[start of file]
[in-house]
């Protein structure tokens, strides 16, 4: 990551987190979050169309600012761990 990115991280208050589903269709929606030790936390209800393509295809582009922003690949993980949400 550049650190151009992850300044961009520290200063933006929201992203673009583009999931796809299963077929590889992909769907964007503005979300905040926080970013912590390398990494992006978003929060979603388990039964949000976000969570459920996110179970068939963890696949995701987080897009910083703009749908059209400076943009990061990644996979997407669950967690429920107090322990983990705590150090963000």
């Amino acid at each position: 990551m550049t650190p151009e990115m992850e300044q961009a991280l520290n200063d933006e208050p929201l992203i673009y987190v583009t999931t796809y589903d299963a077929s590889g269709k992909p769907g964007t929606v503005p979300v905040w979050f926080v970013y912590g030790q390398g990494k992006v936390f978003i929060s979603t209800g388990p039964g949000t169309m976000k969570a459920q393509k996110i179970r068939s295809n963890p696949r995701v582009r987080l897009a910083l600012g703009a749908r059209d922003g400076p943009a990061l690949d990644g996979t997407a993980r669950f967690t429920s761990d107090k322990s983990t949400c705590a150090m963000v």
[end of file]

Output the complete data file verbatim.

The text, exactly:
[in-house]
């Protein structure tokens, strides 16, 4: 990551987190979050169309600012761990 990115991280208050589903269709929606030790936390209800393509295809582009922003690949993980949400 550049650190151009992850300044961009520290200063933006929201992203673009583009999931796809299963077929590889992909769907964007503005979300905040926080970013912590390398990494992006978003929060979603388990039964949000976000969570459920996110179970068939963890696949995701987080897009910083703009749908059209400076943009990061990644996979997407669950967690429920107090322990983990705590150090963000």
């Amino acid at each position: 990551m550049t650190p151009e990115m992850e300044q961009a991280l520290n200063d933006e208050p929201l992203i673009y987190v583009t999931t796809y589903d299963a077929s590889g269709k992909p769907g964007t929606v503005p979300v905040w979050f926080v970013y912590g030790q390398g990494k992006v936390f978003i929060s979603t209800g388990p039964g949000t169309m976000k969570a459920q393509k996110i179970r068939s295809n963890p696949r995701v582009r987080l897009a910083l600012g703009a749908r059209d922003g400076p943009a990061l690949d990644g996979t997407a993980r669950f967690t429920s761990d107090k322990s983990t949400c705590a150090m963000v």